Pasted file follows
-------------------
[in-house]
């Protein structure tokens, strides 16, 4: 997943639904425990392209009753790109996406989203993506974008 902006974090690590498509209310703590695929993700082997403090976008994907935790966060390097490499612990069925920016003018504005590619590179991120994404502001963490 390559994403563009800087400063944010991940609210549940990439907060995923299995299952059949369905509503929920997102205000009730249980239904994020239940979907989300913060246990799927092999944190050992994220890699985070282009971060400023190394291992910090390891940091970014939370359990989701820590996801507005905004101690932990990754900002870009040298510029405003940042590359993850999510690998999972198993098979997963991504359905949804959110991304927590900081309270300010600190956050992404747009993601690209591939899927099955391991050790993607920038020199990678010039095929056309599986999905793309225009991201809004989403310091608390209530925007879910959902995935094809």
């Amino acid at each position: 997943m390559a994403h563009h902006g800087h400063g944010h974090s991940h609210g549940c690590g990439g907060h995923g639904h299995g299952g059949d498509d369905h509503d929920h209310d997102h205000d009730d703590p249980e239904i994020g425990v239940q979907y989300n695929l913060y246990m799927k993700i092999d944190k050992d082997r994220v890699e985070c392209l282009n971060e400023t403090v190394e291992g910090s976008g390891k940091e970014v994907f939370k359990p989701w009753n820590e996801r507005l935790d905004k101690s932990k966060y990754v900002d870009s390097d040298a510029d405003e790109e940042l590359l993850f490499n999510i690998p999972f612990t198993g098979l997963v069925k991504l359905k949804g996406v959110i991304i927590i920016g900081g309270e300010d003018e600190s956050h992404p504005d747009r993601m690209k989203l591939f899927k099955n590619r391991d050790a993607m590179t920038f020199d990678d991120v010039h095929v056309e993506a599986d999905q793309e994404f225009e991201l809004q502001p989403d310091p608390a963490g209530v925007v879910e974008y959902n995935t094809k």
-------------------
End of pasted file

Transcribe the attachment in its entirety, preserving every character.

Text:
[in-house]
């Protein structure tokens, strides 16, 4: 997943639904425990392209009753790109996406989203993506974008 902006974090690590498509209310703590695929993700082997403090976008994907935790966060390097490499612990069925920016003018504005590619590179991120994404502001963490 390559994403563009800087400063944010991940609210549940990439907060995923299995299952059949369905509503929920997102205000009730249980239904994020239940979907989300913060246990799927092999944190050992994220890699985070282009971060400023190394291992910090390891940091970014939370359990989701820590996801507005905004101690932990990754900002870009040298510029405003940042590359993850999510690998999972198993098979997963991504359905949804959110991304927590900081309270300010600190956050992404747009993601690209591939899927099955391991050790993607920038020199990678010039095929056309599986999905793309225009991201809004989403310091608390209530925007879910959902995935094809």
């Amino acid at each position: 997943m390559a994403h563009h902006g800087h400063g944010h974090s991940h609210g549940c690590g990439g907060h995923g639904h299995g299952g059949d498509d369905h509503d929920h209310d997102h205000d009730d703590p249980e239904i994020g425990v239940q979907y989300n695929l913060y246990m799927k993700i092999d944190k050992d082997r994220v890699e985070c392209l282009n971060e400023t403090v190394e291992g910090s976008g390891k940091e970014v994907f939370k359990p989701w009753n820590e996801r507005l935790d905004k101690s932990k966060y990754v900002d870009s390097d040298a510029d405003e790109e940042l590359l993850f490499n999510i690998p999972f612990t198993g098979l997963v069925k991504l359905k949804g996406v959110i991304i927590i920016g900081g309270e300010d003018e600190s956050h992404p504005d747009r993601m690209k989203l591939f899927k099955n590619r391991d050790a993607m590179t920038f020199d990678d991120v010039h095929v056309e993506a599986d999905q793309e994404f225009e991201l809004q502001p989403d310091p608390a963490g209530v925007v879910e974008y959902n995935t094809k």